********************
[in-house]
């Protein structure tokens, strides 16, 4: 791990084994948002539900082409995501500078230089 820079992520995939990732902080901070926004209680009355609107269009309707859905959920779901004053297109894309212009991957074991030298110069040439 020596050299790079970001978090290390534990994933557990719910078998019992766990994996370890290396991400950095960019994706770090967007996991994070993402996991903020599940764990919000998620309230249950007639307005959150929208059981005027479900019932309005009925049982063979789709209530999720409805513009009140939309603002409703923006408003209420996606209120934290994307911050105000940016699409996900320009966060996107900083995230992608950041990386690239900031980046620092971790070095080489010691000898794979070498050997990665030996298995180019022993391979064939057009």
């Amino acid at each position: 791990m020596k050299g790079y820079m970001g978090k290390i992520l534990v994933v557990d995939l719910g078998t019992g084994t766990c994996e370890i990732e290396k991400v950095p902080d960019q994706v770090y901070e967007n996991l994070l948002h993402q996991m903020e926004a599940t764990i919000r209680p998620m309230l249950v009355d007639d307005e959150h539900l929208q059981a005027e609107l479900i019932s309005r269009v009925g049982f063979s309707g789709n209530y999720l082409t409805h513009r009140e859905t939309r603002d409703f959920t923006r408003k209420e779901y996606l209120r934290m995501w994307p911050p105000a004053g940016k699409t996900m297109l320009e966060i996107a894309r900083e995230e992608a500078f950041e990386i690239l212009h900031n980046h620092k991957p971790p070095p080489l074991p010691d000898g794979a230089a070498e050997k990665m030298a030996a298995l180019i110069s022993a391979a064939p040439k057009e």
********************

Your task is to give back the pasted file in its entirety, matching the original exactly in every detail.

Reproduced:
[in-house]
């Protein structure tokens, strides 16, 4: 791990084994948002539900082409995501500078230089 820079992520995939990732902080901070926004209680009355609107269009309707859905959920779901004053297109894309212009991957074991030298110069040439 020596050299790079970001978090290390534990994933557990719910078998019992766990994996370890290396991400950095960019994706770090967007996991994070993402996991903020599940764990919000998620309230249950007639307005959150929208059981005027479900019932309005009925049982063979789709209530999720409805513009009140939309603002409703923006408003209420996606209120934290994307911050105000940016699409996900320009966060996107900083995230992608950041990386690239900031980046620092971790070095080489010691000898794979070498050997990665030996298995180019022993391979064939057009």
């Amino acid at each position: 791990m020596k050299g790079y820079m970001g978090k290390i992520l534990v994933v557990d995939l719910g078998t019992g084994t766990c994996e370890i990732e290396k991400v950095p902080d960019q994706v770090y901070e967007n996991l994070l948002h993402q996991m903020e926004a599940t764990i919000r209680p998620m309230l249950v009355d007639d307005e959150h539900l929208q059981a005027e609107l479900i019932s309005r269009v009925g049982f063979s309707g789709n209530y999720l082409t409805h513009r009140e859905t939309r603002d409703f959920t923006r408003k209420e779901y996606l209120r934290m995501w994307p911050p105000a004053g940016k699409t996900m297109l320009e966060i996107a894309r900083e995230e992608a500078f950041e990386i690239l212009h900031n980046h620092k991957p971790p070095p080489l074991p010691d000898g794979a230089a070498e050997k990665m030298a030996a298995l180019i110069s022993a391979a064939p040439k057009e």